Exercise as it relates to Disease/Is high-intensity interval exercise preferential for people with type 2 diabetes?

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This is a critique of the research article: Viana, Ariane Aparecida; Fernandes, Bianca; Alvarez, Cristian; Guimarães, Guilherme Veiga; Ciolac, Emmanuel Gomes (2019). "Prescribing high-intensity interval exercise by RPE in individuals with type 2 diabetes: metabolic and hemodynamic responses". Appl Physiol Nutr Metab 44: 348–356. doi:dx.doi.org/10.1139/apnm-2018-0371. 

What is the background to this research?[edit | edit source]

Lack of time to exercise is a very commonly used reason for a lack of exercise amongst the general population, and people with type 2 diabetes have lower levels of PA than the general population.[1] Since exercise is the first line of defence and a highly effective treatment option for type 2 diabetes mellitus (T2DM),[2][3] it is critical that tactics are adopted which can increase PA levels over the long term.

T2DM is a loss of the bodies ability to appropriately secrete insulin whilst increasing the bodies insulin resistance. This results in an inability of the body to remove glucose from the bloodstream, a necessary process for continued cell function. Exercise is effective at managing this condition as it both promotes increased production of insulin and allows glucose to enter the cells of the body utilising different pathways than have become resistant.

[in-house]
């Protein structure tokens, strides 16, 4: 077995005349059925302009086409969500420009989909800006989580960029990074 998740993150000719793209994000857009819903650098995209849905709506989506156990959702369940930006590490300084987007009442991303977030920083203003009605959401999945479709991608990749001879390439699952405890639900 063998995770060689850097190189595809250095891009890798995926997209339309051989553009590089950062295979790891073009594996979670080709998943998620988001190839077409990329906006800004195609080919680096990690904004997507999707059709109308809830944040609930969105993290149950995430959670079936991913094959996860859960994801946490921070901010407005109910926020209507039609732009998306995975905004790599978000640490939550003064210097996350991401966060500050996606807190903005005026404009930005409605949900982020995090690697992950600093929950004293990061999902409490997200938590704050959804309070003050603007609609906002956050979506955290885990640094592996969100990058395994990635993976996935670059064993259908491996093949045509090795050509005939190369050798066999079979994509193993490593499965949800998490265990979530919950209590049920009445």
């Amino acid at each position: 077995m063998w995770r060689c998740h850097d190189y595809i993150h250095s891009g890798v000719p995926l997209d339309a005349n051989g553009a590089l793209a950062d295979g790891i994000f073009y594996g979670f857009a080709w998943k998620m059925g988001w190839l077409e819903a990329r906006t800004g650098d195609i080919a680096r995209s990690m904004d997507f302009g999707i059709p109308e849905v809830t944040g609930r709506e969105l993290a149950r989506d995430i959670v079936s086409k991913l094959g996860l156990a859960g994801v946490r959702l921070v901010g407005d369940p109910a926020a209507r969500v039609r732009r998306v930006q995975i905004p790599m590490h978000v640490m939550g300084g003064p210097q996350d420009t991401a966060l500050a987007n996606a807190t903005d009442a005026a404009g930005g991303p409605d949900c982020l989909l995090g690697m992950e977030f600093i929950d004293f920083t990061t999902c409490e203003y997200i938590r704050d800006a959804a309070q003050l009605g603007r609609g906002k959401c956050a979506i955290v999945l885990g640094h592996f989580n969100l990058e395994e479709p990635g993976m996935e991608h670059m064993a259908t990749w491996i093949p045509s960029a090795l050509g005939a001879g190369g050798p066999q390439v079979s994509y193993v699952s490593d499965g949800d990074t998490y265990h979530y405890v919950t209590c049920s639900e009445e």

High Intensity Interval Exercise (HIIE) is a style of exercise which promotes short bursts of intense exercise, followed by longer periods of much lower intensity to recover. Because of the much higher intensity of the working periods this style of exercise allows one to burn an equivalent amount of energy in a much shorter period of time than traditional Moderate Intensity Continuous Exercise (MICE).[4]

Where is the research from?[edit | edit source]

This research was conducted at a single center in Brazil. Participants were gathered from the city of Bauru. Calls for participants were left in social areas, public transport hubs and local health centers.

What kind of research was this?[edit | edit source]

this study was a randomised crossover intervention. There were four different interventions which each participant undertook in a random order. The four interventions were a Control (CON), MICE, HIIE using heartrate (HR) to measure output and HIIE using Rating of perceived exertion (RPE) to measure output.

Participants were standardised in that they all had T2DM. They had to be physically inactive, meaning no regular physical activity or exercise program for at least a 6-month period before the study. They required unchanged drug therapies for the previous 3 months and were required to be free from long term diabetic complications. Full participation in the study from beginning to end of the interventions was required to be included in the final study. Of all the potential participants, only 11 met these exclusion criteria, 2 men and 9 women.

What did the research involve?[edit | edit source]